Nutritional Support for the Thyroid Gland
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Like all of our glands, the thyroid needs supportive nutrients from food or supplements to act as raw ingredient precursors for its proper function. Thyroid Stimulating Hormone needs to give the cells a message to synthesize thyroxine. Thyroxine, known as T4, needs to be converted into active T3. Cortisol and insulin levels need to be controlled in order for this to happen successfully and precursors and coenzymes must be available.
Supportive Herbs: American Ginsengroot And Coleusforskohlii (Forslean®)
The non-stimulating adaptogenic botanical American Ginseng (Panex quinquifolius) helps control variations in cortisol. These variations can have profound deleterious effects on peripheral thyroid hormone conversion, as well as serum blood glucose and insulin levels, inducing dysglycemia and laying the foundation for metabolic syndrome.
Why Is Coleus Forskohlii Extract Necessary for Thyroid Support?
Coleus forskohlii is necessary for several reasons. Its active constituent forskohlin is a diterpene from the roots of Coleus forskohlii, known to directly activate the adenylate cyclase enzyme and raise cyclic AMP levels in many tissues. This is important because Thyroid Stimulating Hormone (TSH) stimulates all steps in the synthesis and secretion of T3 and T4. The first step is the binding of TSH hormone to TSH receptors located on the basal membrane of thyroid epithelial cells, followed by elevation of cyclic AMP levels, and a subsequent cascade of phosphorylation reactions via activation of protein kinase A. The final step is the secretion of thyroid hormones T4 and T3 which again could not happen without cAMP. Hypothyroid patients need support in the area of fat metabolism. Coleus is known to reduce adipose assimilation and increase the lipolysis of fats. Coleus aids in the following functions:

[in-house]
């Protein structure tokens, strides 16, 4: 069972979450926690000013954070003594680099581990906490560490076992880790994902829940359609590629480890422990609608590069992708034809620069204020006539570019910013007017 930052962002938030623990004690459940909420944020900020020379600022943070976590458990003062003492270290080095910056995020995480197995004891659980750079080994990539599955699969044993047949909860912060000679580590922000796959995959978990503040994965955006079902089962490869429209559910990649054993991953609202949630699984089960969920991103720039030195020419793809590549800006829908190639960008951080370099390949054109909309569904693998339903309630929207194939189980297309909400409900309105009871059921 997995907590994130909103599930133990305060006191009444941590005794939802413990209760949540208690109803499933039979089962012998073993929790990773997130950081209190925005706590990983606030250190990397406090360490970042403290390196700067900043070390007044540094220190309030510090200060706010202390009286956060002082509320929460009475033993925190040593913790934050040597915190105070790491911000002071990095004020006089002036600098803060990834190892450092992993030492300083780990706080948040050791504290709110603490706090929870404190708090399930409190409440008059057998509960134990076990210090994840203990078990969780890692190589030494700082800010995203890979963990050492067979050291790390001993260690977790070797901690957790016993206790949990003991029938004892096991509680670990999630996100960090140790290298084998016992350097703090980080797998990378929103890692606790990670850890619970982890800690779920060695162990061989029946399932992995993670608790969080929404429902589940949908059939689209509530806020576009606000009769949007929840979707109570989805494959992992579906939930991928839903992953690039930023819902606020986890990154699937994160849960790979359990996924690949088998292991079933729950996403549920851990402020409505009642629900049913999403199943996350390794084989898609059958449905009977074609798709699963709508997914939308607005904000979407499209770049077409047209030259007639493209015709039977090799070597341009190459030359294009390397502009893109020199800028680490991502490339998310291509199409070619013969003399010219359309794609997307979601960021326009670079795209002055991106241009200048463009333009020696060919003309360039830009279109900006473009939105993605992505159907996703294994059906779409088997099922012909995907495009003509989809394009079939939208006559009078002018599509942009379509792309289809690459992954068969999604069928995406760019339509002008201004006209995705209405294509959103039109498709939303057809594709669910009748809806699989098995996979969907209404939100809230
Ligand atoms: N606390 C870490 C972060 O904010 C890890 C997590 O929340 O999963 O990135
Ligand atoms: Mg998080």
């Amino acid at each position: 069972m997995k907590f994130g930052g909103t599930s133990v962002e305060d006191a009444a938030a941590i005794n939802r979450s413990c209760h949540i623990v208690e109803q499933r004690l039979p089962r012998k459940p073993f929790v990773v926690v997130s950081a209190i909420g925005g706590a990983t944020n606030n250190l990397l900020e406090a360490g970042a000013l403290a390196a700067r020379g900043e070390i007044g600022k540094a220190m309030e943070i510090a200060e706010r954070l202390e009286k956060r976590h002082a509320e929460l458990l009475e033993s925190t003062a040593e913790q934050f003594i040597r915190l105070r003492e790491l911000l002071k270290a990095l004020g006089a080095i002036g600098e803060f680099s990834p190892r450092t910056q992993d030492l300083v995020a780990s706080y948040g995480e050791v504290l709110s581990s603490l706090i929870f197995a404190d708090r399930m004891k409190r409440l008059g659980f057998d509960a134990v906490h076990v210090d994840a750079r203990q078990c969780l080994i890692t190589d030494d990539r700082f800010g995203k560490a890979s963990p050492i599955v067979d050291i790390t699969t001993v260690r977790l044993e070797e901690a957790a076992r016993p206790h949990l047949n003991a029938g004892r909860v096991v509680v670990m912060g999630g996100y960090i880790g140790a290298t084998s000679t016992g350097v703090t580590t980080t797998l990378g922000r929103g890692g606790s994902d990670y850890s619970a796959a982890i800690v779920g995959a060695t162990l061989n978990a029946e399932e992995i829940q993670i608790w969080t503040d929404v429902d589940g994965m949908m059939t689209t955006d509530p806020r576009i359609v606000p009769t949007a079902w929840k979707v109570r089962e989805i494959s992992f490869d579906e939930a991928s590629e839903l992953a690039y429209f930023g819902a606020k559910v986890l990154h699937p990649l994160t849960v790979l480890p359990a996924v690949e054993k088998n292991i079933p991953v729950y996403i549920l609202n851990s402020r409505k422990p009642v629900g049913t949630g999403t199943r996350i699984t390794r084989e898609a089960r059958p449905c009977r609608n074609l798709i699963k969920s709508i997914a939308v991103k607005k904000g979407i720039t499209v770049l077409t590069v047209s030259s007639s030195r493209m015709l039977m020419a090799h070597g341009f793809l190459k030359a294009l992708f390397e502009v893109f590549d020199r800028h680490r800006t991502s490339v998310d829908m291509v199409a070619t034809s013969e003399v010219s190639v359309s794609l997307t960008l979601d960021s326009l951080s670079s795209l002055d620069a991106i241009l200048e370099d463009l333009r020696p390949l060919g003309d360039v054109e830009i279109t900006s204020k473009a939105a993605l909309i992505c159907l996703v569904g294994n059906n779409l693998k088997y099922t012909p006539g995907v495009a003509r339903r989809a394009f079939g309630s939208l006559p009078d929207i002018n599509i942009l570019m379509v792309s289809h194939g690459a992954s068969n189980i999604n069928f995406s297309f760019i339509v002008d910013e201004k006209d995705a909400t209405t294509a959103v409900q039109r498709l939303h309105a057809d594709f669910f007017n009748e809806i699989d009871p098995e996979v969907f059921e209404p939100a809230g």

1) Inhibiting the synthesis of adipose tissue
2) Increasing response to lipolytic hormones, which are produced in less quantity as we age
3) Utilizing stored fat. It may also play a role in aiding he production of digestive enzymes and supporting the immune system, both of which are helpful for hypothyroid patients.
Tyrosine, Copper and Coleus Forskohlii
Cyclic AMP, copper and tyrosine are involved in the production of “feel good” catecholamines such as dopamine and norepinephrine. This could be very helpful since hypothyroid patients are so susceptible to depression. Cyclic AMP is also a key player in regulating steroid hormone synthesis. These hormones include estrogen, progesterone and testosterone and depend on cholesterol for their making. Women with hypothyroidism can have very severe PMS.
Chromium, Zinc and Manganese
These minerals are needed for thyroid support to help control insulin since insulin blocks phosphorylation and therefore opposes the action of epinephrine and can impede thyroid hormone production. Chromium also helps to control cholesterol levels that often elevate in hypothyroid patients as well as control blood sugar levels which are challenged by poor adrenal and thyroid gland health.